- Take time off and do not feel guilty! Don’t allow yourself to get dragged into every second must be spent writing if that is not what you want. Do you writing time and then have some free time. (I’ll talk more about this in Rewards.)
Many of us work on laptops these days. Unfortunately, those laptops often come with a connection to the internet and endless videos on youtube, facebook updates, etc. A lot of us also live with others. Distraction can come from anywhere, even internally, and shutting them off can be a problem.
There are many ways to get past distractions. My personal favourite right now is to put on headphones and shut myself in my bedroom. As I said above, momentum is a glorious thing, easier to keep going than it is to start, and once you’re in a rhythm, don’t let someone or something pull you out until you’re ready.
Sometimes, however, we all need a big red NO button to stop us from updating our favourite social media site.
Things to try to minimise internet distractions:
- www.writeordie.com – Set yourself a time limit and a desired word count and start writing. If you stop, bad things happen.
- Freedom – An internet blocking software. Set a time limit and that’s it, no internet for you for that allotted time. The only way to cut it short is to restart your computer. You can try the software free with a 5 time trial. (While it says Mac, there is a PC version too.)
- Turn off your router and move rooms – The effort of going to turn the router back on and waiting for it to load might just put you off searching out that cat video. Though, this probably isn’t a good idea unless you’re alone in the house.
Just what it says on the tin. Setting yourself up with a reward at the end of a writing session makes us feel good. We achieved. We succeeded. Now, have something shiny to say well done.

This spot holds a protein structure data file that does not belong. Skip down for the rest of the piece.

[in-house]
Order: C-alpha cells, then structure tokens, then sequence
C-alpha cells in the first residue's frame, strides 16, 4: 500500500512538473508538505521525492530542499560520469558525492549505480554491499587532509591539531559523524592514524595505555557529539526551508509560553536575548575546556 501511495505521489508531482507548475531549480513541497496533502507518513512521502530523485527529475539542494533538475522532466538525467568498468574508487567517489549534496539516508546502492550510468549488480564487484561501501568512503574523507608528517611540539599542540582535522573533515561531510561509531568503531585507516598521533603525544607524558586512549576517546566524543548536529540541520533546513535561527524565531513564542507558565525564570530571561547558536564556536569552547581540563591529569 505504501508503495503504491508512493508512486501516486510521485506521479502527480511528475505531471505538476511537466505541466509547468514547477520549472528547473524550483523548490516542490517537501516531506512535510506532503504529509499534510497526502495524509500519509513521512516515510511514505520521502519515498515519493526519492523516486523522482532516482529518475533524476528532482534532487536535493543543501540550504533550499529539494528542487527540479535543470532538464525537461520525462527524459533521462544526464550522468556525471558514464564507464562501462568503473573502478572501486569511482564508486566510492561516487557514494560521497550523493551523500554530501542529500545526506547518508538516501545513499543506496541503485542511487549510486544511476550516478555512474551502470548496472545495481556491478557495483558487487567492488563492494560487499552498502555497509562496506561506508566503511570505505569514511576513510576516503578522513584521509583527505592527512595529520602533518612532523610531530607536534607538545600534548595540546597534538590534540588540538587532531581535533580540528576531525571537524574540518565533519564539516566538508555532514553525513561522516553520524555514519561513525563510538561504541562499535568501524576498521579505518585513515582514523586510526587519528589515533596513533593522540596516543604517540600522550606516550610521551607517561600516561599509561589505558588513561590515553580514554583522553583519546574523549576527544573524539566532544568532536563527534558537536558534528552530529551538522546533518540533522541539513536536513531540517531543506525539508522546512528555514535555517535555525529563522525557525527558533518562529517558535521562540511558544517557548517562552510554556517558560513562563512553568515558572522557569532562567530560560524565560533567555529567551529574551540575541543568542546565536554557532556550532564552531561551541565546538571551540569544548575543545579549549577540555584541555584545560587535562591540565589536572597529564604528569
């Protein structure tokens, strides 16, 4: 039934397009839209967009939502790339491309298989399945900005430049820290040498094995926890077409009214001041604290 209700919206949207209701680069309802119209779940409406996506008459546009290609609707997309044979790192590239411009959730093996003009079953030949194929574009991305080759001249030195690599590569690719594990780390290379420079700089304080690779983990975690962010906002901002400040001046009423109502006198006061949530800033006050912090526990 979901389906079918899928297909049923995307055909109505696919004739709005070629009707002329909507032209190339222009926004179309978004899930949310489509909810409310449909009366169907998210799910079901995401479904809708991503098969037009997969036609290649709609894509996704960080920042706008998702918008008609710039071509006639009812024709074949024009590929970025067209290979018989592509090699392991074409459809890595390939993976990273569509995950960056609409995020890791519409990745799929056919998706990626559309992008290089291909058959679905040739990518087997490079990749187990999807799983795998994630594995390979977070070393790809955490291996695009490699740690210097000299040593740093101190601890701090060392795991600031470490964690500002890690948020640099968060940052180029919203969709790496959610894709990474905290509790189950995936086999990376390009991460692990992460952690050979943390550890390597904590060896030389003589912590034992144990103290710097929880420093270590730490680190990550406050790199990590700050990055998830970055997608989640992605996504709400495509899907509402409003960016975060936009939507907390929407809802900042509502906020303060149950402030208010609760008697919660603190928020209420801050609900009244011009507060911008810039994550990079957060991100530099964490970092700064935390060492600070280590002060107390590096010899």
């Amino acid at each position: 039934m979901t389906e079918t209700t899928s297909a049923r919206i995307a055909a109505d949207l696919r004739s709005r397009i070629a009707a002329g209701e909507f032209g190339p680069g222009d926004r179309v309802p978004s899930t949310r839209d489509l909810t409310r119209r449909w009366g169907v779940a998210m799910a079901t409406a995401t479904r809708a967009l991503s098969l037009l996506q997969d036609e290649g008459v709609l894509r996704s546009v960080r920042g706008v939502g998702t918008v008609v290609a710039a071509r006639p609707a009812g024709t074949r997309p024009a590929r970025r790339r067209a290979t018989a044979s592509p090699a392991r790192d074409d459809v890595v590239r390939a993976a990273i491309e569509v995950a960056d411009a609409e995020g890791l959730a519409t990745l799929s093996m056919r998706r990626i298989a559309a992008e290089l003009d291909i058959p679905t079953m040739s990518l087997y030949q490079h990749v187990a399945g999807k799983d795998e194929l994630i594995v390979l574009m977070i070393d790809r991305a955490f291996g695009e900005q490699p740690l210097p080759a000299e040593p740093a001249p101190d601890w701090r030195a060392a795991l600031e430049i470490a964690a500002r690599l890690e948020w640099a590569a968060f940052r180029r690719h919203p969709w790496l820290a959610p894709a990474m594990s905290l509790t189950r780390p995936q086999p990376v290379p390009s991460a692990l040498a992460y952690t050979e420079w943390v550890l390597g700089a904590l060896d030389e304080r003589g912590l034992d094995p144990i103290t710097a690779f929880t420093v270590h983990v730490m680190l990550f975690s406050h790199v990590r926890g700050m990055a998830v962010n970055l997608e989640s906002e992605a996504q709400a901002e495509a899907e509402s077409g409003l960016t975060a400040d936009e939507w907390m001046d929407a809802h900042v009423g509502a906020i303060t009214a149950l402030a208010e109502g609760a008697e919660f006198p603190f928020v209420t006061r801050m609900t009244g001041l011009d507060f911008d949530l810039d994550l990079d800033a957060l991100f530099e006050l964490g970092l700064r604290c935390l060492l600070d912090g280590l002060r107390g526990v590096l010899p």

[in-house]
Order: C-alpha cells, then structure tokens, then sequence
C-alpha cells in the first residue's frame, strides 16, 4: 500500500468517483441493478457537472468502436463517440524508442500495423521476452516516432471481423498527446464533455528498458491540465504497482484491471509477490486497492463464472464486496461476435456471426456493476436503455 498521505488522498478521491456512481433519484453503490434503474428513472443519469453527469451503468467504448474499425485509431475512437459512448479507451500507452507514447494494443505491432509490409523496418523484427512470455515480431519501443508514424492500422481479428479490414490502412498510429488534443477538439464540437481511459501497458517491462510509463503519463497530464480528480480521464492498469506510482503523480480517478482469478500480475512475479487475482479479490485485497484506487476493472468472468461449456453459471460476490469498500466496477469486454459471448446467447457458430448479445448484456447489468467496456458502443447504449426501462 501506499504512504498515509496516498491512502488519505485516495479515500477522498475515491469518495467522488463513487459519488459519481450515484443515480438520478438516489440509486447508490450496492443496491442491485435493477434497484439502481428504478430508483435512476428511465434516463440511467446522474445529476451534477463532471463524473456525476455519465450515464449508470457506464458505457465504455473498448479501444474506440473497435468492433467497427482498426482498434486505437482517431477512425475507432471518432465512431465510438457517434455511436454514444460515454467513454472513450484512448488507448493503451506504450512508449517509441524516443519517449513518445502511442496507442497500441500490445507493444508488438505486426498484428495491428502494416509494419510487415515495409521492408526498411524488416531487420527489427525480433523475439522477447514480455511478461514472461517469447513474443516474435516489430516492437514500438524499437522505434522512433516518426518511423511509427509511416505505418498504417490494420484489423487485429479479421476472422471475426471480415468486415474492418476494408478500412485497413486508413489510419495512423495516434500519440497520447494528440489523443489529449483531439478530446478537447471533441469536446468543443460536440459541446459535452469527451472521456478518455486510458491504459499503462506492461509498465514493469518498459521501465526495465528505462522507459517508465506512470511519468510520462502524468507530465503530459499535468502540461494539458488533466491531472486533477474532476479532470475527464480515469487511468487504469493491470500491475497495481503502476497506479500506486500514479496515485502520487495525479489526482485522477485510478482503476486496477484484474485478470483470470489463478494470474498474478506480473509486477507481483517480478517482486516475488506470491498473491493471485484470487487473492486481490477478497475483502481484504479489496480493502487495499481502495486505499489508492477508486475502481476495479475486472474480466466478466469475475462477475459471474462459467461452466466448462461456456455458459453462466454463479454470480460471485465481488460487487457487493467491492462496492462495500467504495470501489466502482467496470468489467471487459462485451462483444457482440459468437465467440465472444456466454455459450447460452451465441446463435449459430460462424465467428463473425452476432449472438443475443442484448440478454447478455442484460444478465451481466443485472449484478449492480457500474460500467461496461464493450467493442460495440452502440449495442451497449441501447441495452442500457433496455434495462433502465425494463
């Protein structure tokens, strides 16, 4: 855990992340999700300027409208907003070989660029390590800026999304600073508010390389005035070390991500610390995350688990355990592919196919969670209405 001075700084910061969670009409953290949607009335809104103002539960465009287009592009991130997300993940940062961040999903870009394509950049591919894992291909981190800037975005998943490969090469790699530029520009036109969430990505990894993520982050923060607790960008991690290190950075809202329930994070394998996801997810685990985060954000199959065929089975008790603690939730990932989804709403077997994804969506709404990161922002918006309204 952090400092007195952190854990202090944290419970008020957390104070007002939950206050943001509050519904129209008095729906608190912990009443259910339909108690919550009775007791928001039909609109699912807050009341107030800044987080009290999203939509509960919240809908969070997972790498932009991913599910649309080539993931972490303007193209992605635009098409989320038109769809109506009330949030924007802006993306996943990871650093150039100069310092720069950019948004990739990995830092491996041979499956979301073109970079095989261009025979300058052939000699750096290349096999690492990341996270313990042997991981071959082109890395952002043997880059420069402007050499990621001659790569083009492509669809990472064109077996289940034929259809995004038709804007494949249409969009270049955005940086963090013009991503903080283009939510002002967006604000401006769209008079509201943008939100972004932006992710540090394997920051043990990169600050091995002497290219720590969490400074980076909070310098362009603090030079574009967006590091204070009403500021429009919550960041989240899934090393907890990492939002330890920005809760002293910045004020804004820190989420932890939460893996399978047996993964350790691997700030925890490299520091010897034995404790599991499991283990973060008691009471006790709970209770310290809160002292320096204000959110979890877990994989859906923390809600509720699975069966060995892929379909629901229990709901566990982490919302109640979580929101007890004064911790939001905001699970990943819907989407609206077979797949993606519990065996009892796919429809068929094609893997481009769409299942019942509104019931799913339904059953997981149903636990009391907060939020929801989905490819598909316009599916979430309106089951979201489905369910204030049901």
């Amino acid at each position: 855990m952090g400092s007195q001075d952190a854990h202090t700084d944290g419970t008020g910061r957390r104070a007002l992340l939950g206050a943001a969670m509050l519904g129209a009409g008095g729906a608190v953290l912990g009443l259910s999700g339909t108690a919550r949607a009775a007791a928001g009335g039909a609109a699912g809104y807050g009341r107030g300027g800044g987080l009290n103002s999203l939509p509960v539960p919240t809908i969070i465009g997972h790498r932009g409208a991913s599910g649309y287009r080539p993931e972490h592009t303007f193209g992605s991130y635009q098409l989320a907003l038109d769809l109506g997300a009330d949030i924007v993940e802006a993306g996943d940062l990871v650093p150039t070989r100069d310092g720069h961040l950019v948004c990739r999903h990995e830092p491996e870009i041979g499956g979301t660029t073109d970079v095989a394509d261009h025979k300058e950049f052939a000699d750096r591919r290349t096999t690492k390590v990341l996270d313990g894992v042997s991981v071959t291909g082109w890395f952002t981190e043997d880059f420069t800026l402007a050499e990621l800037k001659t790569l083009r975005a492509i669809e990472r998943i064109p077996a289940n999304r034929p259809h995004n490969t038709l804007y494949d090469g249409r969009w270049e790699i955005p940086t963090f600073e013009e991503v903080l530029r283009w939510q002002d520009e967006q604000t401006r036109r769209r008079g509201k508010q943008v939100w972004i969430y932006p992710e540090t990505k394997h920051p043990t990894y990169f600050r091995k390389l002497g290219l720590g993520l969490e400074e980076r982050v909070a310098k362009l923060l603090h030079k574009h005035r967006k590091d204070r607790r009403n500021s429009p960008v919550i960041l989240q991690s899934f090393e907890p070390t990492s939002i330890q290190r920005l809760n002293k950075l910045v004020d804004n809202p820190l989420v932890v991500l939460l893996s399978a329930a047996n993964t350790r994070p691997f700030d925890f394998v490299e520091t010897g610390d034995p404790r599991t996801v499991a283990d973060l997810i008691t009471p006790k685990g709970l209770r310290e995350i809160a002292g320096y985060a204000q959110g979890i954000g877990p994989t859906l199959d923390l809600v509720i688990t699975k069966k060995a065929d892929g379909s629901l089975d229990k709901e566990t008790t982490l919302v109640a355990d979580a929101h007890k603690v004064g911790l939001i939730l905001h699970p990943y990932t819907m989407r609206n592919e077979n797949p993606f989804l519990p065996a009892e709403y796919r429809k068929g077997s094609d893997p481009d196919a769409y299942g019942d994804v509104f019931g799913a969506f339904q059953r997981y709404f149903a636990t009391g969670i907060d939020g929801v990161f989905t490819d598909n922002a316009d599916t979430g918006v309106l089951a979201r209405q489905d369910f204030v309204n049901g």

Writing is a long task. Seeing your book in print for the first time is one of the most wonderful rewards I could ask for, but actually, that doesn’t get me though the months of slogging my guts out over a keyboard, of agonising over each word choice. For those times, I use small, sometimes meaningless rewards.
Now, I usually go by word count or as I finish a chapter (depending on the length of the chapters,) but you can also do this by time frame. Also, what you set as your reward is completely up to you. Lastly, most importantly, you don’t have to stop for your reward. If you’re on a roll, keep going, but don’t forget about the reward later. Let them build up if you want.
Things you can use as rewards:
- An episode of a TV show – If you’re like me and love to splurge on a specific TV show, set episodes as rewards. Write 1,000 words, you can watch the next episode. If you write 3,000, Boom, that’s 3 episodes for you to relax with afterwards.
- Money – It’s as simple as that. Set yourself a price per word and pay yourself for your time. Penny every 5 words? That’s £2 per thousand words. Use your £2 on something like chocolate after your sprint, or save up for a month or a week and spend the money on something bigger. Yes, it was already your money, but unfortunately I haven’t found anyone to pay me yet.
- Time on the internet – If you’re taking out the internet via limiting your distractions, you can reward yourself with internet time after a sprint. 100 words equals 5 minutes on Facebook. Save it up and after 1,000 words you have fifty minutes of uninterupted pointless browsing or endless funny videos.
- Sweets – Buy yourself a tub of sweets and allow yourself one for a word count/time slot you set.
And that’s it. My suggestions on motivation, how to start and how to keep it. I’d love to hear some of your tips for motivation if you have them.
Next up in the Writing Environment posts: Organisation! (My mum will love me because this one includes Excel spread sheets!)